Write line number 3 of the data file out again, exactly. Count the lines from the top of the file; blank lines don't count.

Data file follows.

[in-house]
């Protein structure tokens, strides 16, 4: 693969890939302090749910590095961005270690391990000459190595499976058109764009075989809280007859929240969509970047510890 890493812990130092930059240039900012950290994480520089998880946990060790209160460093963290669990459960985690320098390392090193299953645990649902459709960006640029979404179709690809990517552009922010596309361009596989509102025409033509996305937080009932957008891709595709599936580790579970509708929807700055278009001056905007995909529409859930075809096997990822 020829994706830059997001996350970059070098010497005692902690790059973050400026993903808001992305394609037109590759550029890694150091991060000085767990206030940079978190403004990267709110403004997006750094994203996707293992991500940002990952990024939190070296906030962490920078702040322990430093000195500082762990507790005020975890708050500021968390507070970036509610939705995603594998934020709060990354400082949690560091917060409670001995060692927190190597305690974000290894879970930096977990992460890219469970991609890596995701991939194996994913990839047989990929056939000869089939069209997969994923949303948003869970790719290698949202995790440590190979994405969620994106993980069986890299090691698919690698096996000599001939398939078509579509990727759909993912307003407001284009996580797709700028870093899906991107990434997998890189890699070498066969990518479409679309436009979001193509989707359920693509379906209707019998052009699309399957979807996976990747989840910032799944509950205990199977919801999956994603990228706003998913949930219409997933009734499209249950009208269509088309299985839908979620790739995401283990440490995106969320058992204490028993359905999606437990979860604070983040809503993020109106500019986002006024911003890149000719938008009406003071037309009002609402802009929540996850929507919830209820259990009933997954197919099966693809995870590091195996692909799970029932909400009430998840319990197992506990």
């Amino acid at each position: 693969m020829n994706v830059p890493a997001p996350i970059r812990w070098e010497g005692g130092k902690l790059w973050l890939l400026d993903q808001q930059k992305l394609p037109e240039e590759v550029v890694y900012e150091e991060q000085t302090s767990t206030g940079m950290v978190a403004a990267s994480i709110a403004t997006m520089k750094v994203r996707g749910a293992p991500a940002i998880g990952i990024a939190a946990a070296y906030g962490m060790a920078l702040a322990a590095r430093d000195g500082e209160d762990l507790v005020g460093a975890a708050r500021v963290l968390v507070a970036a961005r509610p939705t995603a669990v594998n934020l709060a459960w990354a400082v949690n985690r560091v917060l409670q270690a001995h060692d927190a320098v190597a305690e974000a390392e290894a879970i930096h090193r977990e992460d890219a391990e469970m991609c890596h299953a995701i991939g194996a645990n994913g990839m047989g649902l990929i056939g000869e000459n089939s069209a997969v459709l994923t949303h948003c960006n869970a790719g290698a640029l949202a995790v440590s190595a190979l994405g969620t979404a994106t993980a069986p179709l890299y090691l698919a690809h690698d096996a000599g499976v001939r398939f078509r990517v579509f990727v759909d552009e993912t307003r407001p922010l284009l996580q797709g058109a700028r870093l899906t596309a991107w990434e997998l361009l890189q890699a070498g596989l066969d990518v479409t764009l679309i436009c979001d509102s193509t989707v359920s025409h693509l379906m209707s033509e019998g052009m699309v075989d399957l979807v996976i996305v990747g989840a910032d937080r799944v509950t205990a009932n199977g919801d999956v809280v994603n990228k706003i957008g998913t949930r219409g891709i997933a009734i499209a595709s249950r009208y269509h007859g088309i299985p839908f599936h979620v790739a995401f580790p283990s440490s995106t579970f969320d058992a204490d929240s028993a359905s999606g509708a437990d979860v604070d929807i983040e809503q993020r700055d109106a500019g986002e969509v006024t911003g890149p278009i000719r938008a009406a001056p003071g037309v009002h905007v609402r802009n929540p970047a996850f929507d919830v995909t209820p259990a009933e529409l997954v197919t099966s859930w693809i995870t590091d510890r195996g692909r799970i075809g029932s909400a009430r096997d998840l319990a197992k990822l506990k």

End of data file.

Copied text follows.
């Amino acid at each position: 693969m020829n994706v830059p890493a997001p996350i970059r812990w070098e010497g005692g130092k902690l790059w973050l890939l400026d993903q808001q930059k992305l394609p037109e240039e590759v550029v890694y900012e150091e991060q000085t302090s767990t206030g940079m950290v978190a403004a990267s994480i709110a403004t997006m520089k750094v994203r996707g749910a293992p991500a940002i998880g990952i990024a939190a946990a070296y906030g962490m060790a920078l702040a322990a590095r430093d000195g500082e209160d762990l507790v005020g460093a975890a708050r500021v963290l968390v507070a970036a961005r509610p939705t995603a669990v594998n934020l709060a459960w990354a400082v949690n985690r560091v917060l409670q270690a001995h060692d927190a320098v190597a305690e974000a390392e290894a879970i930096h090193r977990e992460d890219a391990e469970m991609c890596h299953a995701i991939g194996a645990n994913g990839m047989g649902l990929i056939g000869e000459n089939s069209a997969v459709l994923t949303h948003c960006n869970a790719g290698a640029l949202a995790v440590s190595a190979l994405g969620t979404a994106t993980a069986p179709l890299y090691l698919a690809h690698d096996a000599g499976v001939r398939f078509r990517v579509f990727v759909d552009e993912t307003r407001p922010l284009l996580q797709g058109a700028r870093l899906t596309a991107w990434e997998l361009l890189q890699a070498g596989l066969d990518v479409t764009l679309i436009c979001d509102s193509t989707v359920s025409h693509l379906m209707s033509e019998g052009m699309v075989d399957l979807v996976i996305v990747g989840a910032d937080r799944v509950t205990a009932n199977g919801d999956v809280v994603n990228k706003i957008g998913t949930r219409g891709i997933a009734i499209a595709s249950r009208y269509h007859g088309i299985p839908f599936h979620v790739a995401f580790p283990s440490s995106t579970f969320d058992a204490d929240s028993a359905s999606g509708a437990d979860v604070d929807i983040e809503q993020r700055d109106a500019g986002e969509v006024t911003g890149p278009i000719r938008a009406a001056p003071g037309v009002h905007v609402r802009n929540p970047a996850f929507d919830v995909t209820p259990a009933e529409l997954v197919t099966s859930w693809i995870t590091d510890r195996g692909r799970i075809g029932s909400a009430r096997d998840l319990a197992k990822l506990k």